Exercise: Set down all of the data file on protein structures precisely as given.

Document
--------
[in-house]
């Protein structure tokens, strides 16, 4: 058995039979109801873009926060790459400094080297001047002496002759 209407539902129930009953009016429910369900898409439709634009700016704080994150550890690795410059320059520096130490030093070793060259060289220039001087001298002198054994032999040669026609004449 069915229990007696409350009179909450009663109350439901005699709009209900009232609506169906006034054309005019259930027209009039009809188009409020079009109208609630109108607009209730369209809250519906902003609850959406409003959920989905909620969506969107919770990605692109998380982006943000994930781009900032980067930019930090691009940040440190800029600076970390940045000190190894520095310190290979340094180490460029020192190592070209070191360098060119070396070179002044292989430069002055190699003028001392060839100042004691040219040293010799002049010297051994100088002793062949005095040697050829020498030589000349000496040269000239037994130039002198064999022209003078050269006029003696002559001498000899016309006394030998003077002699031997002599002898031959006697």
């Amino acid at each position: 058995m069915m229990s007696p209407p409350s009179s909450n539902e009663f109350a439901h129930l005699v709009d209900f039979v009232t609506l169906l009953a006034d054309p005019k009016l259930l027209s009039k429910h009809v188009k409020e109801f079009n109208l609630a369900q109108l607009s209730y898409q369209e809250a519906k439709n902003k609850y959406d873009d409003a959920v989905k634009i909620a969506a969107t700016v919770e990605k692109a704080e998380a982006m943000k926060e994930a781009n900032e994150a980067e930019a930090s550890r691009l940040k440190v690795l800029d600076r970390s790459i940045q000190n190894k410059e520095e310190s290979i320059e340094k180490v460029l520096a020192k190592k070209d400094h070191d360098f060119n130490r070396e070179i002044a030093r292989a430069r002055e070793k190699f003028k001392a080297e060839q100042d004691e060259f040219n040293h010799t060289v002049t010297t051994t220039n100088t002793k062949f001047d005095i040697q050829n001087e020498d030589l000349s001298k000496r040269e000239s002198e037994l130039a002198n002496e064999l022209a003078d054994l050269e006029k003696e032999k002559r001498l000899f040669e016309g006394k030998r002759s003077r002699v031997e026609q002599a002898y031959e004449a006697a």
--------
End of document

[in-house]
């Protein structure tokens, strides 16, 4: 058995039979109801873009926060790459400094080297001047002496002759 209407539902129930009953009016429910369900898409439709634009700016704080994150550890690795410059320059520096130490030093070793060259060289220039001087001298002198054994032999040669026609004449 069915229990007696409350009179909450009663109350439901005699709009209900009232609506169906006034054309005019259930027209009039009809188009409020079009109208609630109108607009209730369209809250519906902003609850959406409003959920989905909620969506969107919770990605692109998380982006943000994930781009900032980067930019930090691009940040440190800029600076970390940045000190190894520095310190290979340094180490460029020192190592070209070191360098060119070396070179002044292989430069002055190699003028001392060839100042004691040219040293010799002049010297051994100088002793062949005095040697050829020498030589000349000496040269000239037994130039002198064999022209003078050269006029003696002559001498000899016309006394030998003077002699031997002599002898031959006697």
């Amino acid at each position: 058995m069915m229990s007696p209407p409350s009179s909450n539902e009663f109350a439901h129930l005699v709009d209900f039979v009232t609506l169906l009953a006034d054309p005019k009016l259930l027209s009039k429910h009809v188009k409020e109801f079009n109208l609630a369900q109108l607009s209730y898409q369209e809250a519906k439709n902003k609850y959406d873009d409003a959920v989905k634009i909620a969506a969107t700016v919770e990605k692109a704080e998380a982006m943000k926060e994930a781009n900032e994150a980067e930019a930090s550890r691009l940040k440190v690795l800029d600076r970390s790459i940045q000190n190894k410059e520095e310190s290979i320059e340094k180490v460029l520096a020192k190592k070209d400094h070191d360098f060119n130490r070396e070179i002044a030093r292989a430069r002055e070793k190699f003028k001392a080297e060839q100042d004691e060259f040219n040293h010799t060289v002049t010297t051994t220039n100088t002793k062949f001047d005095i040697q050829n001087e020498d030589l000349s001298k000496r040269e000239s002198e037994l130039a002198n002496e064999l022209a003078d054994l050269e006029k003696e032999k002559r001498l000899f040669e016309g006394k030998r002759s003077r002699v031997e026609q002599a002898y031959e004449a006697a």